- It bridges the gap between the producers and the consumers.
- Helps the farmer to introduce new products in the market
- It enables consumers to buy a product hence increase in sale
- It creates direct contact between the farmer and consumers such that other middlemen are not able to increase prices which may lower demand for the products produced on the farm
- It persuades consumers to buy more products of the farm instead of buying those of other producers
- It provides the necessary information on salient features of different products.
- It helps manufacturer to retain his market share and to create inclinations to the mind of the consumers (mental tendency)
- It helps consumers to know the technical use and application of the product.
- Market research: it is important to know all about the market and about demand and supply. Consumers need to know where to sell and at what price. It is also important for producers to know when to produce, where to sell and this would help in fixing the market price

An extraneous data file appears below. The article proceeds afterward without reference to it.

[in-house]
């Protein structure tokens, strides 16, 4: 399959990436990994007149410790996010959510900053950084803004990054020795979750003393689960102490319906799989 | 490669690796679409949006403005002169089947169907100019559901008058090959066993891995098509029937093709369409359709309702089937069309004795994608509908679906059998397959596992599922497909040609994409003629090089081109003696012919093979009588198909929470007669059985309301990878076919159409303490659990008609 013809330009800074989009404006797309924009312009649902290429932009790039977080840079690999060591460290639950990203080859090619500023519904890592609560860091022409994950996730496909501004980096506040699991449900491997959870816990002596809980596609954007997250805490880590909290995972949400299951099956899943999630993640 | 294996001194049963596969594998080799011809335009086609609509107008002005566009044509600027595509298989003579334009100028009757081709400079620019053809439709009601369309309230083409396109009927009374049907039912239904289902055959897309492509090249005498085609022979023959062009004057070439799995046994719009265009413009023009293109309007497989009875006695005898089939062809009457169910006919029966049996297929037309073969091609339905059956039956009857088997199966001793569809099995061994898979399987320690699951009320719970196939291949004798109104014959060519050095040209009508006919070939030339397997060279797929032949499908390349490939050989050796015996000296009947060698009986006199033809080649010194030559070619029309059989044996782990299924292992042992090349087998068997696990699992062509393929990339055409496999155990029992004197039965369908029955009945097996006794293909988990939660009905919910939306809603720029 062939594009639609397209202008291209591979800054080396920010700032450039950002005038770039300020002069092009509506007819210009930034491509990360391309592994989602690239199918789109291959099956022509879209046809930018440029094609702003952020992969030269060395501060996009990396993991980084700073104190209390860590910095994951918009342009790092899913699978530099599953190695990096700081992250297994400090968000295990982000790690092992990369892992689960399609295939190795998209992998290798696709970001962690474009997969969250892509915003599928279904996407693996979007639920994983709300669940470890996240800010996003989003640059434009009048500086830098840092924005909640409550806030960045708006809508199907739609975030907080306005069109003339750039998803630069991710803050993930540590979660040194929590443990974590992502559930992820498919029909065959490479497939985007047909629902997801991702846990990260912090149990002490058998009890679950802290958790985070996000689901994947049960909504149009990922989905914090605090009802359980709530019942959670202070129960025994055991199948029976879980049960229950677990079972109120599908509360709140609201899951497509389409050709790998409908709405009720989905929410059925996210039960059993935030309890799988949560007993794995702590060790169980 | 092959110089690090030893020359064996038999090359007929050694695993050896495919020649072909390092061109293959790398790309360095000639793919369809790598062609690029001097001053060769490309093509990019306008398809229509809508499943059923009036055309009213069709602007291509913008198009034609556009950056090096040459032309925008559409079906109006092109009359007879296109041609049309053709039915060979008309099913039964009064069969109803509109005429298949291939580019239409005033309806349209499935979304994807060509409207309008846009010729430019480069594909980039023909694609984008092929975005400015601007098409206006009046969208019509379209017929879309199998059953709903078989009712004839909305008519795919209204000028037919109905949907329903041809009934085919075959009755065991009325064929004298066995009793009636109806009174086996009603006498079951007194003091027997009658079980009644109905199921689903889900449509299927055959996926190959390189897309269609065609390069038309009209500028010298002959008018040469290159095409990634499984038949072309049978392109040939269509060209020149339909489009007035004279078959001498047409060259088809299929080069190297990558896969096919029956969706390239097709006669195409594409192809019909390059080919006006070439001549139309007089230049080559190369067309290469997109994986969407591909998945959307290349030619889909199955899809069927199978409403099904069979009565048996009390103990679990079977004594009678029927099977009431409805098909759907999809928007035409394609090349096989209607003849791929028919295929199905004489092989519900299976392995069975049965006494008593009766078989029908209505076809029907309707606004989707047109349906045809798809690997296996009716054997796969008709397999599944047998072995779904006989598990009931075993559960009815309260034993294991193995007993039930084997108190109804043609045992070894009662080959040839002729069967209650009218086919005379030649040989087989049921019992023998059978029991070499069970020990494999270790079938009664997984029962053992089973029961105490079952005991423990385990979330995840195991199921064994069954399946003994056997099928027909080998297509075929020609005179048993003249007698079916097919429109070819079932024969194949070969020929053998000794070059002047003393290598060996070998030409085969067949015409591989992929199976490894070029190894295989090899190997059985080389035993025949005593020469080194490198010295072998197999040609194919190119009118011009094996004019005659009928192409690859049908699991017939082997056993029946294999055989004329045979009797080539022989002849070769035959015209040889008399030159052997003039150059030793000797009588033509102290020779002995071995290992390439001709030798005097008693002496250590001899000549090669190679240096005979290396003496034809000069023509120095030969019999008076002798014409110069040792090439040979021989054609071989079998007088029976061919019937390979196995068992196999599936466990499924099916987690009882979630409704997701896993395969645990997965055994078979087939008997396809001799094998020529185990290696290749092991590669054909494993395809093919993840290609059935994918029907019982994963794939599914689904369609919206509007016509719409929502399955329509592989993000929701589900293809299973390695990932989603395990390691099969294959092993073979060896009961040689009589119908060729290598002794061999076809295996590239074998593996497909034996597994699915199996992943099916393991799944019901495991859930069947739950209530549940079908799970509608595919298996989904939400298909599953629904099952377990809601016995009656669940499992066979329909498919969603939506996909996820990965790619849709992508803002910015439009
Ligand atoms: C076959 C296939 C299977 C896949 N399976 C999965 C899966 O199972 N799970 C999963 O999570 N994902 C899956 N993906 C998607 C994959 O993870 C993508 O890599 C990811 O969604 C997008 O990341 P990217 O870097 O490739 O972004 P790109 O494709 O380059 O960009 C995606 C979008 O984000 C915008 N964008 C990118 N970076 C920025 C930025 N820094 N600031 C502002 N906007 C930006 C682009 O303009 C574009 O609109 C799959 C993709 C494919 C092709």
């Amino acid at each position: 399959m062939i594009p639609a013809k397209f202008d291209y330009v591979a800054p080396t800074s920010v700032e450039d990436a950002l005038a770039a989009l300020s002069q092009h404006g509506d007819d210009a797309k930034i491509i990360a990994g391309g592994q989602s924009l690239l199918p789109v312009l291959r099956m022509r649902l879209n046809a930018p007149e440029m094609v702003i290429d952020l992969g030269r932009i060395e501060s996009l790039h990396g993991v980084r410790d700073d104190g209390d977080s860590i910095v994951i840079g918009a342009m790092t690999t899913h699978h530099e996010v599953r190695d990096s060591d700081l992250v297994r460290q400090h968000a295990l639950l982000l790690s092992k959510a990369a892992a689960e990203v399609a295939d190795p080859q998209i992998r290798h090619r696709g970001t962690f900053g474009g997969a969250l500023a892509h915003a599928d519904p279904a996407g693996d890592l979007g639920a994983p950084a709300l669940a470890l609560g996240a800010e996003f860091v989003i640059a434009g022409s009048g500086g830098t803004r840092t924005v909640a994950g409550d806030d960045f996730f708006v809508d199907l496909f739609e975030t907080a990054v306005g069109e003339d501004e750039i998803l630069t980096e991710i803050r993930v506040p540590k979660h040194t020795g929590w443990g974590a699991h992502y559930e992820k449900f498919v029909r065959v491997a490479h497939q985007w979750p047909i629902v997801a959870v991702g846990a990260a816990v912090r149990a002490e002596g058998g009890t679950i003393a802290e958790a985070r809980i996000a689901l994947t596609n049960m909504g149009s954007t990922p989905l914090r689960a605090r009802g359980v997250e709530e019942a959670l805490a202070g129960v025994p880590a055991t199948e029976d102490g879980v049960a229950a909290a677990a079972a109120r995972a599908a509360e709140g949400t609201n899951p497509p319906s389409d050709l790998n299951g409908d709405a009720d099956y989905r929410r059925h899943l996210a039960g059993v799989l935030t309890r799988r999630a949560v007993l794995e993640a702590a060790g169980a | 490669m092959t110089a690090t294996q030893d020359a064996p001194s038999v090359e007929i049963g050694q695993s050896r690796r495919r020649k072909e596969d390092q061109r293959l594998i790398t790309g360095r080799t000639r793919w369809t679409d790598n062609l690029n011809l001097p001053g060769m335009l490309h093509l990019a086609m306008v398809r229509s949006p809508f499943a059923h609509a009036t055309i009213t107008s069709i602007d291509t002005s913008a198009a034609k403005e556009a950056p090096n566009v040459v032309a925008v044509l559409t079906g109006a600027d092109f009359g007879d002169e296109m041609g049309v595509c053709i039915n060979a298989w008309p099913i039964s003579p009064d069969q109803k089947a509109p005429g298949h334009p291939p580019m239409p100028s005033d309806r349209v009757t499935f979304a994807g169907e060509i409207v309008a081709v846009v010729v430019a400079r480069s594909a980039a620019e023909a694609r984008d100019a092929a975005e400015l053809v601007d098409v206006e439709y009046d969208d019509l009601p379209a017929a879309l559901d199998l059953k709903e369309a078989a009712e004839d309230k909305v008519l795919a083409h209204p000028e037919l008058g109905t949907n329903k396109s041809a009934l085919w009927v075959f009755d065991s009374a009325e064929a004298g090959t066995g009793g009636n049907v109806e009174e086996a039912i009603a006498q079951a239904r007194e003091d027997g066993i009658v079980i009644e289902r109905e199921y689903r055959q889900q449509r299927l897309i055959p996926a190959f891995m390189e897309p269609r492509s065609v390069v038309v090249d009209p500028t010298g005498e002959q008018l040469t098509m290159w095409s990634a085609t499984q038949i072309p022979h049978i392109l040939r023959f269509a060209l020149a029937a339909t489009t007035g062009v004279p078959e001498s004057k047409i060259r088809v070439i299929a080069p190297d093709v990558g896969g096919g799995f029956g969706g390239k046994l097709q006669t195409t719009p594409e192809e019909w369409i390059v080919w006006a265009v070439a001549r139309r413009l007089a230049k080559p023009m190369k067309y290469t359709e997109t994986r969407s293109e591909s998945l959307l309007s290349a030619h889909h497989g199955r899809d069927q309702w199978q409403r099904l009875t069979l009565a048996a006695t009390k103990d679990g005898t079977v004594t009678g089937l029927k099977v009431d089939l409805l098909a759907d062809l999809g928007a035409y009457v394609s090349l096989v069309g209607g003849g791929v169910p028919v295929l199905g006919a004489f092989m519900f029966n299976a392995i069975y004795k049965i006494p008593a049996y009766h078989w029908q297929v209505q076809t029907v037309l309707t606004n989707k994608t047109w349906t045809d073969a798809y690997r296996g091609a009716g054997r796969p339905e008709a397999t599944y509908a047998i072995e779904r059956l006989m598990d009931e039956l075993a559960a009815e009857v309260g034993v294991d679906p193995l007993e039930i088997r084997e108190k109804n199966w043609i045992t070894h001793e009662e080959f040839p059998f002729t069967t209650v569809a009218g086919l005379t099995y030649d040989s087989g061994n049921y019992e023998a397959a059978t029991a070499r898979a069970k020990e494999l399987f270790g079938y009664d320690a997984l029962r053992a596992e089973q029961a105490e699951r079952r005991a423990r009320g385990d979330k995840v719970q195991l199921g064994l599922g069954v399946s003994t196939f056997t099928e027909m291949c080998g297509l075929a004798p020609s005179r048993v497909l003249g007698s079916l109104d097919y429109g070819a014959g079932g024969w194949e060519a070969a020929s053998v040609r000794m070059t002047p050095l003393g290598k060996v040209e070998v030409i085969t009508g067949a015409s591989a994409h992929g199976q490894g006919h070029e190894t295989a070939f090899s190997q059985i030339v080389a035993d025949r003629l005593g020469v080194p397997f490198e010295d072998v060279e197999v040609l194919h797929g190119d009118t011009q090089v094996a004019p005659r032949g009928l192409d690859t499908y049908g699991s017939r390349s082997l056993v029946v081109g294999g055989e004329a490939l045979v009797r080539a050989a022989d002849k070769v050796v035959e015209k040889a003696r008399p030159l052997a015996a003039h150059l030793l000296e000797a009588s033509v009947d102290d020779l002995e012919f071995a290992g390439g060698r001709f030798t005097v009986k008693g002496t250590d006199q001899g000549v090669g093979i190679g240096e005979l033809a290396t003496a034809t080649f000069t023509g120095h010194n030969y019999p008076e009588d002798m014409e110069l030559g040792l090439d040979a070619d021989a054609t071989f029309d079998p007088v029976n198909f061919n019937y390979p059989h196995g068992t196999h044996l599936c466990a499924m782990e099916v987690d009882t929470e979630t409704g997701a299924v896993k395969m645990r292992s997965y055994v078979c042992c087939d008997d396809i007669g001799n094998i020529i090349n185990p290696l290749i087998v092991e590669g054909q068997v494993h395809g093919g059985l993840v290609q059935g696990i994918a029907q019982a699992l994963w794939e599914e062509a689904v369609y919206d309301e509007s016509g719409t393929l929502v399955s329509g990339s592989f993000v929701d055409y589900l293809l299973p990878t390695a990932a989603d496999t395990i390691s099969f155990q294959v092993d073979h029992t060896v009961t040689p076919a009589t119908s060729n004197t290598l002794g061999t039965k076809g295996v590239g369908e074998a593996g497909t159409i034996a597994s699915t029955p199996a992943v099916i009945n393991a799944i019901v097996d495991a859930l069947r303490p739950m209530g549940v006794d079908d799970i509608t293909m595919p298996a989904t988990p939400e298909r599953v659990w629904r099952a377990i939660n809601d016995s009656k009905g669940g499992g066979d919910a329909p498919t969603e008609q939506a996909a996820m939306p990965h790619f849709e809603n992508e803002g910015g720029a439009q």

- Risk bearing: as goods move through the different stages of marketing, they are liable to spoilage, loss or total destruction. So somebody has to bear the cost of such negative externalities
Problems faced in agricultural marketing
- Bulkiness; most of the agricultural products have low value in relation to their weight and are difficult to transport because they are heavy and this increases the transport costs.
- High competition with other synthetic substitute products which are usually of low price and more durable e.g. cotton and rubber faces very stiff competition from plastics, nylon and metals
- Limited price elasticity of demand; most of the agricultural products are foods whose demand in relation to price is inelastic because once one is satisfied, can’t take more even if the price is very low
- Lack of market information especially where better prices are hence narrowing the market for agricultural products
- Long production cycle (gestation period): this makes farmers uncertain of the price at harvesting time
- Inadequate storage facilities especially during harvesting. This exposes the produce to bad weather conditions lowering their quality